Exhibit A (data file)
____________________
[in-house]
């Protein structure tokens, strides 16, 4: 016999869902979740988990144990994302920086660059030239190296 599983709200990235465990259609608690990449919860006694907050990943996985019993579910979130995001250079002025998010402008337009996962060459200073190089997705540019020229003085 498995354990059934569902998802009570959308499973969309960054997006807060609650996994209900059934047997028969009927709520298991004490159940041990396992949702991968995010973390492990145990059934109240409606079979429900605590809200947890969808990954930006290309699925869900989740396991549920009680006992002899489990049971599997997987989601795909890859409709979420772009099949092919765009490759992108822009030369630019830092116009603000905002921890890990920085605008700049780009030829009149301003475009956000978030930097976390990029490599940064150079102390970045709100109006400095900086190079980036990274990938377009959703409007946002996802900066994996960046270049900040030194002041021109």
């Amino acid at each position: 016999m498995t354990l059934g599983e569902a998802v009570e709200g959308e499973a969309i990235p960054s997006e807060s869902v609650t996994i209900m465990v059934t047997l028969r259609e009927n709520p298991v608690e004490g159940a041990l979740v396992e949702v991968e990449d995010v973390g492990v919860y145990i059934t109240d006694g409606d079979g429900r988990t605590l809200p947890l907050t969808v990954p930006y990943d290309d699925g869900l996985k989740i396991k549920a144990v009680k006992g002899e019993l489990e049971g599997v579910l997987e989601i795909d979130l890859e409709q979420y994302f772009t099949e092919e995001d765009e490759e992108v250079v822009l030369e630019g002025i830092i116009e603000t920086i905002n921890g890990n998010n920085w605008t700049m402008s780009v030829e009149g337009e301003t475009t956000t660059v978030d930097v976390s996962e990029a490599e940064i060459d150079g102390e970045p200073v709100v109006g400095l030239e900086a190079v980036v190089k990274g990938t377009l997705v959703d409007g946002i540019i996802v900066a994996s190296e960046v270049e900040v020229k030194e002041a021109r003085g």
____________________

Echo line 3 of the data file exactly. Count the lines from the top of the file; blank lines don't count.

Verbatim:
């Amino acid at each position: 016999m498995t354990l059934g599983e569902a998802v009570e709200g959308e499973a969309i990235p960054s997006e807060s869902v609650t996994i209900m465990v059934t047997l028969r259609e009927n709520p298991v608690e004490g159940a041990l979740v396992e949702v991968e990449d995010v973390g492990v919860y145990i059934t109240d006694g409606d079979g429900r988990t605590l809200p947890l907050t969808v990954p930006y990943d290309d699925g869900l996985k989740i396991k549920a144990v009680k006992g002899e019993l489990e049971g599997v579910l997987e989601i795909d979130l890859e409709q979420y994302f772009t099949e092919e995001d765009e490759e992108v250079v822009l030369e630019g002025i830092i116009e603000t920086i905002n921890g890990n998010n920085w605008t700049m402008s780009v030829e009149g337009e301003t475009t956000t660059v978030d930097v976390s996962e990029a490599e940064i060459d150079g102390e970045p200073v709100v109006g400095l030239e900086a190079v980036v190089k990274g990938t377009l997705v959703d409007g946002i540019i996802v900066a994996s190296e960046v270049e900040v020229k030194e002041a021109r003085g």